(13) 84. Algorithmica (2011) 61:75–93. We have seen that KC-LP has integrality gap at most k + 1 on k-RS CIP instances. Our methods also show that if we replace each row with a k-roundable one (Proposition 9), then the corresponding KC-LP has integrality gap at most k. We are actually unaware of any k-RS CIP instance with k > 1 where the integrality gap of KC-LP (without applying Proposition 9) is greater than k; resolving whether such an instance exists would be interesting. Some special cases are understood, e.g. Koufogiannakis and Young [29] give a primal-dual k-approximation for k-CS PIP in the case A is 0-1, also known as hypergraph b-matching.. 3 Column-Sparse Packing Integer Programs In this section we give an approximation algorithm for k-column-sparse packing integer programs with approximation ratio 2k 2 + 2. We better results for k = 2, and for programs with high width (we defer the definition to a later subsection). The results hold even in the presence of multiplicity constraints x ≤ d. Broadly speaking, our approach is rooted in the demand matching algorithm of Shepherd & Vetta [36]; their path-augmenting algorithm can be viewed as a restricted form of iterated relaxation, which is the main tool in our new approach. Iterated relaxation yields a solution whose objective value is larger than the optimum, however, the solution violates some constraints. We then decompose this infeasible solution to a collection of feasible solutions while retaining at least a constant fraction of the objective value. For a k-CS PIP P let L(P) denote its linear relaxation {max c · x | Ax ≤ b, 0 ≤ x ≤ d}. We use the set I to index the constraints and J to index the variables in our program. We note a simple assumption that is without loss of generality for the purposes of obtaining an approximation algorithm: Aij ≤ bi for all i, j . To see this, note that if Aij > bi , then every feasible solution has xj = 0 and we can simply delete xj from the instance. Now we give our iterated rounding method. Let the term entry mean a pair (i, j ) ∈ I × J such that Aij > 0. Our iterated rounding algorithm computes a set S of special entries; for such a set we let AS→0 denote the matrix obtained from A by zeroing out the special entries. Lemma 12 Given a k-CS PIP P, we can, in polynomial time, find S and nonnegative integral vectors x 0 , x 1 with x 0 + x 1 ≤ d and x 1 ≤ 1 such that (a) c · (x 0 + x 1 ) ≥ OPT(L(P)) (b) ∀i ∈ I , we have |{j : (i, j ) ∈ S}| ≤ k (c) Ax 0 + AS→0 x 1 ≤ b. In particular, since x 1 is 0-1, (x 0 + x 1 ) is a solution such that for each row i, we have ai · (x 0 + x 1 ) ≤ bi + k maxj Aij . We now give the proof of the above lemma. Proof of Lemma 12 First, we give a sketch. Recall that Aj denote the j th column of A and ai denotes the ith row of A. Let supp(Aj ) := {i ∈ I | Aij > 0}, which has size at most k, and similarly supp(ai ) := {j ∈ J | Aij > 0}. Let x ∗ be an extreme.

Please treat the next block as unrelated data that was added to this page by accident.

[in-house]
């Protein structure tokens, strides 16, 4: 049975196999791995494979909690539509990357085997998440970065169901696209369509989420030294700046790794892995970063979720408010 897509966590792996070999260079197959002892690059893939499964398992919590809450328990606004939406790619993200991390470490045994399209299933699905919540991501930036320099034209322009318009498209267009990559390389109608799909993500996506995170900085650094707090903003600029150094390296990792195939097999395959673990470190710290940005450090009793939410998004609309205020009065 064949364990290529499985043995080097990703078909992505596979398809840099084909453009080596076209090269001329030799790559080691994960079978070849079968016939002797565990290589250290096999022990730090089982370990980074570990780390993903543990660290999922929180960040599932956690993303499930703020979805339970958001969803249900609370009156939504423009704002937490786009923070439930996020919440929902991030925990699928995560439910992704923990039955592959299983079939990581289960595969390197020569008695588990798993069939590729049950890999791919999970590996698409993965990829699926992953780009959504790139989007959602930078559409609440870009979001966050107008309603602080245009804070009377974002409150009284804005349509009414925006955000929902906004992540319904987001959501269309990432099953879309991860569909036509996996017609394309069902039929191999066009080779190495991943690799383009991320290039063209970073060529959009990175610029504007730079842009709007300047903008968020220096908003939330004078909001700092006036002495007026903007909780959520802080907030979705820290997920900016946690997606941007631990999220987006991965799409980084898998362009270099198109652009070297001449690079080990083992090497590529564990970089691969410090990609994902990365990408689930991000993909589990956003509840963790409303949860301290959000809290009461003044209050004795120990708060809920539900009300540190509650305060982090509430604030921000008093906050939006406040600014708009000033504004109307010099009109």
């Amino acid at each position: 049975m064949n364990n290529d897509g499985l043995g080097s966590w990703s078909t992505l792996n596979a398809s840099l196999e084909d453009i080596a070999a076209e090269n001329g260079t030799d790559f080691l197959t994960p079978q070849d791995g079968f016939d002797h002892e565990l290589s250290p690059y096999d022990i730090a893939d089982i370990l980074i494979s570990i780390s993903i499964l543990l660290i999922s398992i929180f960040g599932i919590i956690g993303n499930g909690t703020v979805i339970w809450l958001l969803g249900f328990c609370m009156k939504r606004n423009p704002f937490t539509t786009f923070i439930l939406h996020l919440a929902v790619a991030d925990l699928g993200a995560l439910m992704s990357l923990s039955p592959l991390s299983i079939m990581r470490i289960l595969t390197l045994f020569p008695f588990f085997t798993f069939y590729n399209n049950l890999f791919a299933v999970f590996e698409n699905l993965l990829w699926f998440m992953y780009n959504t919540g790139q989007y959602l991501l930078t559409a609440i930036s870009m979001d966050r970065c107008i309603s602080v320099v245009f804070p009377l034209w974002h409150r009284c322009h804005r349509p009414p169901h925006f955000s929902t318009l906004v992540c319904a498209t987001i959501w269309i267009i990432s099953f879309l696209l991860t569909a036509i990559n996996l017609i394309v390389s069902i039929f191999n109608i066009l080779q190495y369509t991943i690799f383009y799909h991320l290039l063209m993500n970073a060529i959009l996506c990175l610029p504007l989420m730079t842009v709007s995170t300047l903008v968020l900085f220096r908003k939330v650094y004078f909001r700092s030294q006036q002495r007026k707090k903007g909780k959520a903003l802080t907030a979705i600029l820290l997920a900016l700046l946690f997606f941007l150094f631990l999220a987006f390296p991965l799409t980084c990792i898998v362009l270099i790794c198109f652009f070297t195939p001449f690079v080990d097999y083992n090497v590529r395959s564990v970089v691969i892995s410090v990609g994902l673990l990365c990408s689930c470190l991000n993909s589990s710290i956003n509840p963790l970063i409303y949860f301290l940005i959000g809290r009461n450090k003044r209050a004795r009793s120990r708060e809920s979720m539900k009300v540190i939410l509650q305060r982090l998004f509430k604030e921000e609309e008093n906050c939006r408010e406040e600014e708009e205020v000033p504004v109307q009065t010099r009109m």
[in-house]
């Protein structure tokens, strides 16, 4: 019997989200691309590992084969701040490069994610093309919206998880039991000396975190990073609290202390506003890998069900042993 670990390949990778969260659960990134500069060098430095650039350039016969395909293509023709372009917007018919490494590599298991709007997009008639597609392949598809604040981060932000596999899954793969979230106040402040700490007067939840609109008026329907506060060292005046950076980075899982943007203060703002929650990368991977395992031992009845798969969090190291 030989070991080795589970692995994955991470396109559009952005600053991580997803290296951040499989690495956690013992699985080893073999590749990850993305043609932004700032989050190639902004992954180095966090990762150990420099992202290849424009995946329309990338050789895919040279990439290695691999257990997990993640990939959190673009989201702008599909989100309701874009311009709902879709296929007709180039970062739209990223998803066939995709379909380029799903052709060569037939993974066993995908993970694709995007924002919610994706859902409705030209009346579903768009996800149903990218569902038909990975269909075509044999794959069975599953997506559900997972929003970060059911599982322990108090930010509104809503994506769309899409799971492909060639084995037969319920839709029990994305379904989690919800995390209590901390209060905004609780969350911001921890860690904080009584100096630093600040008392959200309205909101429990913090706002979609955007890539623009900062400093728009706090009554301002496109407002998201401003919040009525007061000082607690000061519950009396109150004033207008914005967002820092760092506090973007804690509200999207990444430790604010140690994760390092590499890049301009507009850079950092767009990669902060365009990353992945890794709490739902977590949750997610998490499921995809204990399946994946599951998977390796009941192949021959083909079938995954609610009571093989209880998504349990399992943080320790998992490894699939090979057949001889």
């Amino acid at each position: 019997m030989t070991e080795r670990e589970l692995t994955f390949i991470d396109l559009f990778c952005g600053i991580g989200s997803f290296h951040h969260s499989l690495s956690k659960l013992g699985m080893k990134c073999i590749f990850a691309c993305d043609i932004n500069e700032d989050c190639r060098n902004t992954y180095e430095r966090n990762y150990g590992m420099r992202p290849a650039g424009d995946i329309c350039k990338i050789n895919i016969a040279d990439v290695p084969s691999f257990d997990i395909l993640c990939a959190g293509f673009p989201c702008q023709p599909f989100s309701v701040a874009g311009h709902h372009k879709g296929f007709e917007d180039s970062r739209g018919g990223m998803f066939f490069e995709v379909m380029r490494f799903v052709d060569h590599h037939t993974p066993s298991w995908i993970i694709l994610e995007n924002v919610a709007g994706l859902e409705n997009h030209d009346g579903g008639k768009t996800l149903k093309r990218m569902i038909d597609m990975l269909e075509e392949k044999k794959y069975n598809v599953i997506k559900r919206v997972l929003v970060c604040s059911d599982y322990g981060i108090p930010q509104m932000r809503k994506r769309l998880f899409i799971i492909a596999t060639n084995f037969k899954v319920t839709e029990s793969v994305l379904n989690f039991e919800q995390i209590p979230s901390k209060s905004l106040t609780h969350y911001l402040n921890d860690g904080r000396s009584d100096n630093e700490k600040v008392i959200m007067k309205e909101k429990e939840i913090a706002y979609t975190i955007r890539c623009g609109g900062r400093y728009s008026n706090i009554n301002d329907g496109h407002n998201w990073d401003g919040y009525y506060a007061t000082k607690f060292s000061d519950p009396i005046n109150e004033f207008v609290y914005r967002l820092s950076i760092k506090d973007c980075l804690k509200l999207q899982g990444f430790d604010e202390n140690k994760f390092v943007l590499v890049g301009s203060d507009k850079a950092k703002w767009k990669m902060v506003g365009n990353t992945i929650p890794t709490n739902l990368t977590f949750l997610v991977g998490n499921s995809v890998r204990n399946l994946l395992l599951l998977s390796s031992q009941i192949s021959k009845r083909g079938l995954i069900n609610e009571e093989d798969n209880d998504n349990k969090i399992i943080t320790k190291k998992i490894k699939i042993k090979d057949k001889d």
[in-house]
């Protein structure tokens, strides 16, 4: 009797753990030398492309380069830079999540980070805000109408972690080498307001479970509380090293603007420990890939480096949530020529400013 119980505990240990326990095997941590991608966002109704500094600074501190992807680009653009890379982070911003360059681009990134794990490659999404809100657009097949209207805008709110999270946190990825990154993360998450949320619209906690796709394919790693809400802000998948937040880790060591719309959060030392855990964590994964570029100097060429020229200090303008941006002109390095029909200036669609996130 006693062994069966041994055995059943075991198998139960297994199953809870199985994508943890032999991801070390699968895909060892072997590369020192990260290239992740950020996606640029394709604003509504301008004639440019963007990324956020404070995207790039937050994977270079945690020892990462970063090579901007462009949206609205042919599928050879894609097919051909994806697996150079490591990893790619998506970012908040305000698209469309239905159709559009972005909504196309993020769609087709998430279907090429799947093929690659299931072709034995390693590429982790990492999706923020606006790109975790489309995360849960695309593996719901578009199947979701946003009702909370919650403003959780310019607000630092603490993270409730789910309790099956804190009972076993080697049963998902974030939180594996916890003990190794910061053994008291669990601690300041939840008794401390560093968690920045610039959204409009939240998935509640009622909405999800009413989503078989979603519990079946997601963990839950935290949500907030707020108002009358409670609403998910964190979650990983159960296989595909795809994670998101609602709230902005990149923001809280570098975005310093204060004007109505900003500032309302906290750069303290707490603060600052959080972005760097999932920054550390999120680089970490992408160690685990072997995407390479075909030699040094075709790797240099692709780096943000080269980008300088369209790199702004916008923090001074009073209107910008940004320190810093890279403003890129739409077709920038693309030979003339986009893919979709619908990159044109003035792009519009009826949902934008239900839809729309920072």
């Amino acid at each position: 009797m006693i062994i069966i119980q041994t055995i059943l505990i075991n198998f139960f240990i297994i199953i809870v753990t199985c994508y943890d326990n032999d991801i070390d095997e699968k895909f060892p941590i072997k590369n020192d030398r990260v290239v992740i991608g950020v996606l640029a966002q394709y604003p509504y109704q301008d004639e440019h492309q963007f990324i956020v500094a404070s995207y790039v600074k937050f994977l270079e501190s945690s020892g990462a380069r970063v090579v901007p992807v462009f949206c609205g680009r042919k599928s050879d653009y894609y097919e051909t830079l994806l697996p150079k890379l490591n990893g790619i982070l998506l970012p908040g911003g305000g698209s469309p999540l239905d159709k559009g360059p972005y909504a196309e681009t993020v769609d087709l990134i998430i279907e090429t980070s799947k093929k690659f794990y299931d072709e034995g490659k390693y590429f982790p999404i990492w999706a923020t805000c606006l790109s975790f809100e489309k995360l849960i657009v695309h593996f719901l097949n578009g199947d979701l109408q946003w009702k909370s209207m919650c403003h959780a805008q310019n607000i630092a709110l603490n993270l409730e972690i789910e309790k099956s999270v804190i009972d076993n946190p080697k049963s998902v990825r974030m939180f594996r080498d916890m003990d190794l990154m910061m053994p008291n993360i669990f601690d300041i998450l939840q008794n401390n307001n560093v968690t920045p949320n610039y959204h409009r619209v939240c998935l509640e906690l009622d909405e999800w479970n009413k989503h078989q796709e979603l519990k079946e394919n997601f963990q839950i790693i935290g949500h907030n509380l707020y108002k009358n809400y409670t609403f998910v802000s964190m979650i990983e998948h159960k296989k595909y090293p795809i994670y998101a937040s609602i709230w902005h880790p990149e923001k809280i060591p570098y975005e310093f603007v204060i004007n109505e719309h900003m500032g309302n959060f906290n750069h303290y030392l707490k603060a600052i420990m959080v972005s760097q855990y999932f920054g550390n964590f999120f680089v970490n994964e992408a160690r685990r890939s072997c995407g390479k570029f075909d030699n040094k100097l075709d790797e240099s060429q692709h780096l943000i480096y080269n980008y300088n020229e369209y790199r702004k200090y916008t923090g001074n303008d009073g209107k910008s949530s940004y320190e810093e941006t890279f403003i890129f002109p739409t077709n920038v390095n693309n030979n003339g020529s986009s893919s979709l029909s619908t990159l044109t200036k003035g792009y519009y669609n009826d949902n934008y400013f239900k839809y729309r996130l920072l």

(14) Algorithmica (2011) 61:75–93. 85. I TERATED S OLVER (A, b, c, d) 1: Let x ∗ be an extreme optimum of {max cx | x ∈ RJ ; 0 ≤ x ≤ d; Ax ≤ b} 2: Let x 0 = x ∗ , x 1 = 0, J = {j ∈ J | xj∗ ∈ Z}, I = I , S = ∅. 3: loop. 4: Let x ∗ be an extreme optimum of {max cx | x ∈ [0, 1]J ; Ax 0 + AS→0 (x + x 1 ) ≤ b} 5: For each j ∈ J with xj∗ = 0, delete j from J 6: For each j ∈ J with xj∗ = 1, set xj1 = 1 and delete j from J 7: If J = ∅, terminate and return S, x 0 , x 1 8: for each i ∈ I with | supp(ai ) ∩ J | ≤ k do 9: Mark each entry {(i, j ) | j ∈ supp(ai ) ∩ J } special and add it in S and delete i from I 10: end for 11: end loop Fig. 1 Algorithm for k-CS PIP. optimal solution to L(P). The crux of our approach is as follows: if x ∗ has integral values we have made progress. If not, x ∗ is a basic feasible solution so there is a set of supp(x ∗ ) = |J | linearly independent tight constraints for x ∗ , so the total number of constraints |I | satisfies |I | ≥ |J |. By double-counting there is some i ∈ I with | supp(ai )| ≤ k, which is what permits iterated relaxation: we discard the constraint for i and go back to the start. Figure 1 contains pseudocode for our iterated rounding algorithm, I TERATED S OLVER. Now we explain the pseudocode. The x 0 term can be thought of as a preprocessing step which effectively reduces the general case to the special case that d = 1. The term x 1 ∈ {0, 1}J grows over time. The set J represents all j that could be added to x 1 in the future, but have not been added yet. The set I keeps track of constraints that have not been dropped from the linear program so far. Since x ∗ is a basic feasible solution we have |I | ≥ |J | in Step 8. Being k. CS, j ) ∩ I | for j ∈ J has size at most k. By double-counting, each set | supp(A | ≤ k|J | ≤ k|I | and so some i ∈ I has | supp(a ) ∩ J | ≤ k. | supp(a ) ∩ J i i i∈I Thus |I | decreases in each iteration, and the algorithm has polynomial running time. (In fact, it is not hard to show that there are at most O(k log |I |) iterations.) The algorithm has the property that c · (x 0 + x 1 + x ∗ ) does not decrease from one iteration to the next, which implies property (a). Properties (b) and (c) can be seen immediately from the definition of the algorithm. Now we give the proof of the main result in this section. Here and later we abuse notation and identify vectors in {0, 1}J with subsets of J , with 1 representing containment. That is, if we have two 0, 1 vectors y and x we let y ⊂ x denote the fact that yi = 1 implies xi = 1. Theorem 2 There is a polynomial time (2k 2 + 2)-approximation algorithm for k-CS PIPs with multiplicity constraints..